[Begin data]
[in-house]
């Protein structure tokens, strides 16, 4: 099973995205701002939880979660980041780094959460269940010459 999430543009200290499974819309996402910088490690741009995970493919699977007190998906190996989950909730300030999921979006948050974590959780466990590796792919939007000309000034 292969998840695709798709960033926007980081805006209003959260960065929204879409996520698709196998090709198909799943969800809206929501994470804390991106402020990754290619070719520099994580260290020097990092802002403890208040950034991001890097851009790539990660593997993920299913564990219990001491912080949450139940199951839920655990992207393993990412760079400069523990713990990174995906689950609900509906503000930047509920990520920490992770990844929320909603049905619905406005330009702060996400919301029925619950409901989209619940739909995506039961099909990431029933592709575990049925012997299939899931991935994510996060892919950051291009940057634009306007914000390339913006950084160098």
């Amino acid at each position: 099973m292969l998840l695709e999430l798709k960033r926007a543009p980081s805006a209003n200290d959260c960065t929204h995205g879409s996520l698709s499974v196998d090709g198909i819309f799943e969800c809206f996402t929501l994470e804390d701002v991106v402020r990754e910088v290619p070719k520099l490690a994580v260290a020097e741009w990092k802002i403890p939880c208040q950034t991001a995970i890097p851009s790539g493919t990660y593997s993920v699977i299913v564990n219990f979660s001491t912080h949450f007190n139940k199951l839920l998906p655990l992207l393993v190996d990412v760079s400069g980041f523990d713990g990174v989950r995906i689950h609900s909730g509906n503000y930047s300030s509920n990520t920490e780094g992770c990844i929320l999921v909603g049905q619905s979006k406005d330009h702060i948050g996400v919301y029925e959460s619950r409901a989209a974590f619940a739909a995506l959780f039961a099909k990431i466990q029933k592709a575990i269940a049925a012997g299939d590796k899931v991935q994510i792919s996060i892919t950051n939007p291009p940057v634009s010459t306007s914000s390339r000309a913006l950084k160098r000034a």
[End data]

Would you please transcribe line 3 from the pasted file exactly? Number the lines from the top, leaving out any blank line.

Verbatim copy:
């Amino acid at each position: 099973m292969l998840l695709e999430l798709k960033r926007a543009p980081s805006a209003n200290d959260c960065t929204h995205g879409s996520l698709s499974v196998d090709g198909i819309f799943e969800c809206f996402t929501l994470e804390d701002v991106v402020r990754e910088v290619p070719k520099l490690a994580v260290a020097e741009w990092k802002i403890p939880c208040q950034t991001a995970i890097p851009s790539g493919t990660y593997s993920v699977i299913v564990n219990f979660s001491t912080h949450f007190n139940k199951l839920l998906p655990l992207l393993v190996d990412v760079s400069g980041f523990d713990g990174v989950r995906i689950h609900s909730g509906n503000y930047s300030s509920n990520t920490e780094g992770c990844i929320l999921v909603g049905q619905s979006k406005d330009h702060i948050g996400v919301y029925e959460s619950r409901a989209a974590f619940a739909a995506l959780f039961a099909k990431i466990q029933k592709a575990i269940a049925a012997g299939d590796k899931v991935q994510i792919s996060i892919t950051n939007p291009p940057v634009s010459t306007s914000s390339r000309a913006l950084k160098r000034a």